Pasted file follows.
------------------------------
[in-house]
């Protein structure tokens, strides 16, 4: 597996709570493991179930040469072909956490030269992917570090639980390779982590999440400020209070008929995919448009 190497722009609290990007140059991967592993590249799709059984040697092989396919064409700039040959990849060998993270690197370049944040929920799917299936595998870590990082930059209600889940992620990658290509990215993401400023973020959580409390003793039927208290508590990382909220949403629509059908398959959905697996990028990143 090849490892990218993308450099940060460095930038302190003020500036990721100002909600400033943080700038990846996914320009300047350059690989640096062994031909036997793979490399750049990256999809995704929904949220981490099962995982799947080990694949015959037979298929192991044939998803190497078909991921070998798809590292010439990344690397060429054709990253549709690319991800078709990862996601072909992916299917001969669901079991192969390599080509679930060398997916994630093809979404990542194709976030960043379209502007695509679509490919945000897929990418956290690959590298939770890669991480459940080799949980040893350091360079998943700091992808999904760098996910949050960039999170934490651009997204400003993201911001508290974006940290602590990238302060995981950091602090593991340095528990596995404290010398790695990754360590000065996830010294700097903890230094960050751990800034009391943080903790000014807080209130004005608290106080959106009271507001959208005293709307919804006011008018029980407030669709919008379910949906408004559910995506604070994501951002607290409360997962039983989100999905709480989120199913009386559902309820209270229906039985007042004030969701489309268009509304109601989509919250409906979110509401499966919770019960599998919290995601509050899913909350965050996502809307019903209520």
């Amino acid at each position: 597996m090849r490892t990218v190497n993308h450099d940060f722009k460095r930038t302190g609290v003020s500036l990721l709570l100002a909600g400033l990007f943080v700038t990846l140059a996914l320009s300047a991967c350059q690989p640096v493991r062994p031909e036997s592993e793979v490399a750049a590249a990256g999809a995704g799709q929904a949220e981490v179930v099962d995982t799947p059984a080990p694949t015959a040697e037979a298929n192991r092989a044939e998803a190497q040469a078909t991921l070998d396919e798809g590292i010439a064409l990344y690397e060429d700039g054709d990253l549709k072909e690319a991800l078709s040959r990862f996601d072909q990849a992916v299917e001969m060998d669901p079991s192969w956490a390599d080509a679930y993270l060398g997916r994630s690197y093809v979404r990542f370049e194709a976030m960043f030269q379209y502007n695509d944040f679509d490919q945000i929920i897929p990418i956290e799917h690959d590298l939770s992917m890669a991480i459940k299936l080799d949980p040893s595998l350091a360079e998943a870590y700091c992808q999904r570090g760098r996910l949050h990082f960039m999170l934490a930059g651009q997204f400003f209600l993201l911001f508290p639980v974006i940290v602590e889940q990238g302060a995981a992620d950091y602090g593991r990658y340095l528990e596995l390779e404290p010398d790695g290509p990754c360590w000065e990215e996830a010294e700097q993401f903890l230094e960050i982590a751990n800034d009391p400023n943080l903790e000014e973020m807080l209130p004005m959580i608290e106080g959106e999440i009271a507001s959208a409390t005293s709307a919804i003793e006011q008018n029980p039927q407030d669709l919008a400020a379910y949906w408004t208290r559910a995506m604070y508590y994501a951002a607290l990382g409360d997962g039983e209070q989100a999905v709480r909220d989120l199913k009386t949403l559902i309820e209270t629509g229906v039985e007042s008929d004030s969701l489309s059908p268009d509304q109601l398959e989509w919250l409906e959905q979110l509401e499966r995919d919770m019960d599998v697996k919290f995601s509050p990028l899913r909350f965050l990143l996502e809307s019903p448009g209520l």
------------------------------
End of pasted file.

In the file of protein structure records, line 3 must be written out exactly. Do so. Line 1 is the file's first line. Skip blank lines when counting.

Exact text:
């Amino acid at each position: 597996m090849r490892t990218v190497n993308h450099d940060f722009k460095r930038t302190g609290v003020s500036l990721l709570l100002a909600g400033l990007f943080v700038t990846l140059a996914l320009s300047a991967c350059q690989p640096v493991r062994p031909e036997s592993e793979v490399a750049a590249a990256g999809a995704g799709q929904a949220e981490v179930v099962d995982t799947p059984a080990p694949t015959a040697e037979a298929n192991r092989a044939e998803a190497q040469a078909t991921l070998d396919e798809g590292i010439a064409l990344y690397e060429d700039g054709d990253l549709k072909e690319a991800l078709s040959r990862f996601d072909q990849a992916v299917e001969m060998d669901p079991s192969w956490a390599d080509a679930y993270l060398g997916r994630s690197y093809v979404r990542f370049e194709a976030m960043f030269q379209y502007n695509d944040f679509d490919q945000i929920i897929p990418i956290e799917h690959d590298l939770s992917m890669a991480i459940k299936l080799d949980p040893s595998l350091a360079e998943a870590y700091c992808q999904r570090g760098r996910l949050h990082f960039m999170l934490a930059g651009q997204f400003f209600l993201l911001f508290p639980v974006i940290v602590e889940q990238g302060a995981a992620d950091y602090g593991r990658y340095l528990e596995l390779e404290p010398d790695g290509p990754c360590w000065e990215e996830a010294e700097q993401f903890l230094e960050i982590a751990n800034d009391p400023n943080l903790e000014e973020m807080l209130p004005m959580i608290e106080g959106e999440i009271a507001s959208a409390t005293s709307a919804i003793e006011q008018n029980p039927q407030d669709l919008a400020a379910y949906w408004t208290r559910a995506m604070y508590y994501a951002a607290l990382g409360d997962g039983e209070q989100a999905v709480r909220d989120l199913k009386t949403l559902i309820e209270t629509g229906v039985e007042s008929d004030s969701l489309s059908p268009d509304q109601l398959e989509w919250l409906e959905q979110l509401e499966r995919d919770m019960d599998v697996k919290f995601s509050p990028l899913r909350f965050l990143l996502e809307s019903p448009g209520l």